Thatcher succeeded in making privatization politically popular while selling off the commanding heights of the British economy: British Airways, [the] British Airports Authority, British Petroleum, British Telecom, and several million units of public housing, to name only a few examples. Thatcher’s political strategy emphasized widespread public share offerings rather than auctions to other private firms. Over the decade, this approach tripled the number of individual shareholders in Britain, giving the policy a popular base of support. [Emphasis added.]

Britain set an example for many other countries: “By the end of the 1980s, the sale of SOEs had gone global, inspired in part by the British example. Governments in France, Germany, Japan, Australia, Argentina, and Chile all sold numerous SOEs.”

But this was not an unmixed blessing, since, Poole notes, “global privatization proceeds ran in the tens of billions of dollars each year.” Skeptics about the beneficence of government power can hardly thrill to the thought of politicians acquiring tens of billions of new dollars with which to make mischief. In addition, “[i]n the case of public utilities (airports, electricity, water, etc.), privatization generally led to the creation of some form of regulatory oversight if the company remained a monopoly provider.”

Moreover, Thatcher’s privatization was not all that it seemed on the surface. As Gabb observes:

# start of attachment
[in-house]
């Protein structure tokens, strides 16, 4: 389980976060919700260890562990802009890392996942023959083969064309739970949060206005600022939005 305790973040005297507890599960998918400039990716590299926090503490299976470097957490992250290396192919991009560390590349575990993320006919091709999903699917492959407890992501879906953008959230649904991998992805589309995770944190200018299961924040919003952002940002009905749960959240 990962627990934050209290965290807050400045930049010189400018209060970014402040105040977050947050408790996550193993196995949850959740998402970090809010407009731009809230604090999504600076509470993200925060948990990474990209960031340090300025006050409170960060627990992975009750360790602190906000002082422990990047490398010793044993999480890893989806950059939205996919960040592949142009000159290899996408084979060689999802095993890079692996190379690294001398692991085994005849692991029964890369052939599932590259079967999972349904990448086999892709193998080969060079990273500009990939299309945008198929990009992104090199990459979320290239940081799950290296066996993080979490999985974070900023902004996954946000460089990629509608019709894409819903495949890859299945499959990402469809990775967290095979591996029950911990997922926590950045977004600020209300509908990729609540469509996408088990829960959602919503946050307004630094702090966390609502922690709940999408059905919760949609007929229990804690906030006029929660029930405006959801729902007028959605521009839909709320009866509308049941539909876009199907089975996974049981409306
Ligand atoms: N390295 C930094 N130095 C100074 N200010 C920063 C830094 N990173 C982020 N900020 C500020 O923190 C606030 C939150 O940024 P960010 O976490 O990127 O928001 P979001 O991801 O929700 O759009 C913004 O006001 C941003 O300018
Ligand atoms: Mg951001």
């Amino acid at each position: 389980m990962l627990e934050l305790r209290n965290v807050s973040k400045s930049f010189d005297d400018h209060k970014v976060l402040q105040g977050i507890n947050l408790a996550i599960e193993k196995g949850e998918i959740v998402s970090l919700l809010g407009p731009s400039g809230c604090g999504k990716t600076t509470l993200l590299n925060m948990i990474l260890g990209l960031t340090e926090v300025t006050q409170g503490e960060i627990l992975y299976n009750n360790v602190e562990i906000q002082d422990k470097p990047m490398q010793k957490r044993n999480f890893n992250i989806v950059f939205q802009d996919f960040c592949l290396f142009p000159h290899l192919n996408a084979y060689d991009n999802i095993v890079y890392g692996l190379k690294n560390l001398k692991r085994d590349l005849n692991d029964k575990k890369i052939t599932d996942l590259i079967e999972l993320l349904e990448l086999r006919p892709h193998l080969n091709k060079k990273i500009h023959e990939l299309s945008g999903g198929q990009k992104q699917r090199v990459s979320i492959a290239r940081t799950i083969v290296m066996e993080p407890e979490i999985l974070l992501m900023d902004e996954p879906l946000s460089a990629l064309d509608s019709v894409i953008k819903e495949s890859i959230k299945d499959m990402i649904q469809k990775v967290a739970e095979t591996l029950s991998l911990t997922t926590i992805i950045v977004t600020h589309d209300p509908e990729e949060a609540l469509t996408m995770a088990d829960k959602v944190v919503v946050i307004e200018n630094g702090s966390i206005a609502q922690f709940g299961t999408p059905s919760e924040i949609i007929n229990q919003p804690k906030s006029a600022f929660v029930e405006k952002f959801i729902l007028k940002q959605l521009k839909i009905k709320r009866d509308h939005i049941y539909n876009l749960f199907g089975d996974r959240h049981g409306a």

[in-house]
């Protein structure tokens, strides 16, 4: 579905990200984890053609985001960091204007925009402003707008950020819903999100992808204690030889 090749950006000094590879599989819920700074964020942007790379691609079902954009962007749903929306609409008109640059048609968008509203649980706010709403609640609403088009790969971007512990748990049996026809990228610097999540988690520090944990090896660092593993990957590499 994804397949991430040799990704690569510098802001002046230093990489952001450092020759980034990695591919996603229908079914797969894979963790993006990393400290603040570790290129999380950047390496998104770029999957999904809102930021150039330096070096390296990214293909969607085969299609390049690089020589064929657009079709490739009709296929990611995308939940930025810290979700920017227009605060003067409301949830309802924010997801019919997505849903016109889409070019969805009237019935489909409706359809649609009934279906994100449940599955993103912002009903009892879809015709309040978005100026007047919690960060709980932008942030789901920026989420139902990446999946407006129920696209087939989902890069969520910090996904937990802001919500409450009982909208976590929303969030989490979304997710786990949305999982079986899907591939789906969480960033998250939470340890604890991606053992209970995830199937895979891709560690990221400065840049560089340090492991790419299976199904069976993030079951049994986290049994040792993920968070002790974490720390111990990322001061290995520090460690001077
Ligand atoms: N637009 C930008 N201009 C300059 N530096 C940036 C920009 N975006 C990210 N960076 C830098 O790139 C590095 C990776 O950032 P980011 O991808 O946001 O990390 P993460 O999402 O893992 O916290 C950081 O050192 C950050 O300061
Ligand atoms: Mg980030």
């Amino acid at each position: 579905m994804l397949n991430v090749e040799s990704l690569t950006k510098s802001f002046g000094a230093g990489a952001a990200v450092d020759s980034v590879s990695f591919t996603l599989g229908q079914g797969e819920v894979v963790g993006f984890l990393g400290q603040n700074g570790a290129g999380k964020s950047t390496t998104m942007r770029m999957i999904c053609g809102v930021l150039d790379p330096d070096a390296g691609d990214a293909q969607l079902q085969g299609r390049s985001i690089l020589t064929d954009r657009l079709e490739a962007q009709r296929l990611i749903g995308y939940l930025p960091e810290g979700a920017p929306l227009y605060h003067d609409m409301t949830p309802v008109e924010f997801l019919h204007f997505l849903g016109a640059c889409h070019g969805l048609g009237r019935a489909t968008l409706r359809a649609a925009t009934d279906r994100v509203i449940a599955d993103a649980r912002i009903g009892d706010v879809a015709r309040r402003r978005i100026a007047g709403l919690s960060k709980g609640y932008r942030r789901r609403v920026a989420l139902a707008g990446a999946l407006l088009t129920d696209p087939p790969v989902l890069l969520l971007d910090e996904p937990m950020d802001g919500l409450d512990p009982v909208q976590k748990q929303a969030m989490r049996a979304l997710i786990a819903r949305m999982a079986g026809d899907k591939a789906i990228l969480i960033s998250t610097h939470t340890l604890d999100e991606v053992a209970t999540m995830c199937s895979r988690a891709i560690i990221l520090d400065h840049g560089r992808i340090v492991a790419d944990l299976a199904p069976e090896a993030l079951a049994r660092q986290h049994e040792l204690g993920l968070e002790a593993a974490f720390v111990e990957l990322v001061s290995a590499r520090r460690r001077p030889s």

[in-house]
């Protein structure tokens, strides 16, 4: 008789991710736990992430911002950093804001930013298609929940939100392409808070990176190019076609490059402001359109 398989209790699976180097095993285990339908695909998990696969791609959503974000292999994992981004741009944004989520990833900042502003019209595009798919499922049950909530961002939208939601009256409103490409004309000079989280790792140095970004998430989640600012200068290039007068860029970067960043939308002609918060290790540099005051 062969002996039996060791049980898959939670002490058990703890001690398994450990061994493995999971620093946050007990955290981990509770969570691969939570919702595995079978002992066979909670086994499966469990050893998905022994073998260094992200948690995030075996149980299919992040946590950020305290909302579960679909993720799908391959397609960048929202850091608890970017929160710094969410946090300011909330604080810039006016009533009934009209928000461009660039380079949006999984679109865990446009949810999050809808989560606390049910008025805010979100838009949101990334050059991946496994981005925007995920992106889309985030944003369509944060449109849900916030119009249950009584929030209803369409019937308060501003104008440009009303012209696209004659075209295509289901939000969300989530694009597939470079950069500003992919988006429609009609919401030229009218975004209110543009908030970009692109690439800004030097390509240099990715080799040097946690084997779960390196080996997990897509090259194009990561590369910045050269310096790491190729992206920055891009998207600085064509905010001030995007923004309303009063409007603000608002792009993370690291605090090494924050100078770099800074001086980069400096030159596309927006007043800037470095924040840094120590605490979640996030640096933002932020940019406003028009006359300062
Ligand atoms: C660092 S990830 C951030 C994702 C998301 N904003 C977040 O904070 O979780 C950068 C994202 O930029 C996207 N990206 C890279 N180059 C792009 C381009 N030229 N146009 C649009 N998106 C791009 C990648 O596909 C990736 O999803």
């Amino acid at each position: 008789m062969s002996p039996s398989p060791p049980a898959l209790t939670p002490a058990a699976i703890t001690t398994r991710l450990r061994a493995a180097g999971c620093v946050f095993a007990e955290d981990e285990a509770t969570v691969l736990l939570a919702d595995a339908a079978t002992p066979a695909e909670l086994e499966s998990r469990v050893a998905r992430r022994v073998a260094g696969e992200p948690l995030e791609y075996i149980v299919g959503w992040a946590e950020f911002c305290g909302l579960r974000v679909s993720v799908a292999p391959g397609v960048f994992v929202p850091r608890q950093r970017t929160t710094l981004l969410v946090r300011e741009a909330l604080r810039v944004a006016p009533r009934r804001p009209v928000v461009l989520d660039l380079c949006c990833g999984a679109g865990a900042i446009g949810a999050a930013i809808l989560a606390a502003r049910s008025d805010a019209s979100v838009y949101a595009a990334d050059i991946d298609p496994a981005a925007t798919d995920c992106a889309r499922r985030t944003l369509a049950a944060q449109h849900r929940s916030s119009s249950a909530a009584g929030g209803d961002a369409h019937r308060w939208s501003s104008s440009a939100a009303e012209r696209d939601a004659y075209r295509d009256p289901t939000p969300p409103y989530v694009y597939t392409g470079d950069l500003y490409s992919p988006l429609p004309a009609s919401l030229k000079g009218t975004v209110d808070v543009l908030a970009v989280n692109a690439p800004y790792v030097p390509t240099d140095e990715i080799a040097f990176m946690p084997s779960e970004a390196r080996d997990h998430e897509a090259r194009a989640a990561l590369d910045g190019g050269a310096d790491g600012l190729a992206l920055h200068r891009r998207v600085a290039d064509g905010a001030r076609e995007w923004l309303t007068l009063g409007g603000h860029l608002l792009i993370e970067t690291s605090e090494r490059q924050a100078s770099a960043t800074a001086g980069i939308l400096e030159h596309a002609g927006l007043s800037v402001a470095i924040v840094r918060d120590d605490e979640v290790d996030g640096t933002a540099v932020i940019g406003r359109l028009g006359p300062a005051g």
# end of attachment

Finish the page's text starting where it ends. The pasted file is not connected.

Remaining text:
As reconstructed in the 1980s … the new statism is different. It looks like private enterprise. It makes a profit. Those in charge of it are paid vast salaries, and smugly believe they are worth every penny.

Undoubtedly, there are benefits. We have the most open and deregulated telephone network in the world. The other utilities give better value for money than they did. The internal market in the National Health Service is beginning to cap the otherwise limitless rise in welfare budgets. Applied to policing, the same policies may be about to do the same for law enforcement.

But for all its external appearance, the reality is statism. And because it makes a profit, it is more stable than the old. It is also more pervasive. Look at these privatised companies, with their boards full of retired politicians, their cosy relationships with the regulators, their quick and easy ways to get whatever privileges they want… .

Ideally, then, truly competitive privatization would be effected without cronyism or privilege. How might that be accomplished? We should first specify the less-desirable methods.